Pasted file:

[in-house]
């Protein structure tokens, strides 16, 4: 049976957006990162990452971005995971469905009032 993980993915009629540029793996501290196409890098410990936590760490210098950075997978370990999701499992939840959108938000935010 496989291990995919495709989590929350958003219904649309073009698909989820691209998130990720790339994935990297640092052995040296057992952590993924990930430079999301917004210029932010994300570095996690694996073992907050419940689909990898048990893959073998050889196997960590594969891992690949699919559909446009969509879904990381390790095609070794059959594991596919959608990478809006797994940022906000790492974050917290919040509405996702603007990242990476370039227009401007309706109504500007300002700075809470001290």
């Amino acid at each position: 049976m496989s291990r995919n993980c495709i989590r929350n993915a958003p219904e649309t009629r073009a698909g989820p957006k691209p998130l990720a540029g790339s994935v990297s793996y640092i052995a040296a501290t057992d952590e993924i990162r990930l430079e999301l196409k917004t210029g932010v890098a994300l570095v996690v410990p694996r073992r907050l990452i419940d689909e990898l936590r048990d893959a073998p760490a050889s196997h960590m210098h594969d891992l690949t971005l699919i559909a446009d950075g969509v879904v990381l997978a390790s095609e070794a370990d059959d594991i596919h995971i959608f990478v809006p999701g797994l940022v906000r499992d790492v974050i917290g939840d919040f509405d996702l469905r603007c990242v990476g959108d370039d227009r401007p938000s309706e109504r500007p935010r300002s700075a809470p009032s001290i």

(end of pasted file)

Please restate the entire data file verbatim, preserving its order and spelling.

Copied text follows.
[in-house]
């Protein structure tokens, strides 16, 4: 049976957006990162990452971005995971469905009032 993980993915009629540029793996501290196409890098410990936590760490210098950075997978370990999701499992939840959108938000935010 496989291990995919495709989590929350958003219904649309073009698909989820691209998130990720790339994935990297640092052995040296057992952590993924990930430079999301917004210029932010994300570095996690694996073992907050419940689909990898048990893959073998050889196997960590594969891992690949699919559909446009969509879904990381390790095609070794059959594991596919959608990478809006797994940022906000790492974050917290919040509405996702603007990242990476370039227009401007309706109504500007300002700075809470001290």
């Amino acid at each position: 049976m496989s291990r995919n993980c495709i989590r929350n993915a958003p219904e649309t009629r073009a698909g989820p957006k691209p998130l990720a540029g790339s994935v990297s793996y640092i052995a040296a501290t057992d952590e993924i990162r990930l430079e999301l196409k917004t210029g932010v890098a994300l570095v996690v410990p694996r073992r907050l990452i419940d689909e990898l936590r048990d893959a073998p760490a050889s196997h960590m210098h594969d891992l690949t971005l699919i559909a446009d950075g969509v879904v990381l997978a390790s095609e070794a370990d059959d594991i596919h995971i959608f990478v809006p999701g797994l940022v906000r499992d790492v974050i917290g939840d919040f509405d996702l469905r603007c990242v990476g959108d370039d227009r401007p938000s309706e109504r500007p935010r300002s700075a809470p009032s001290i």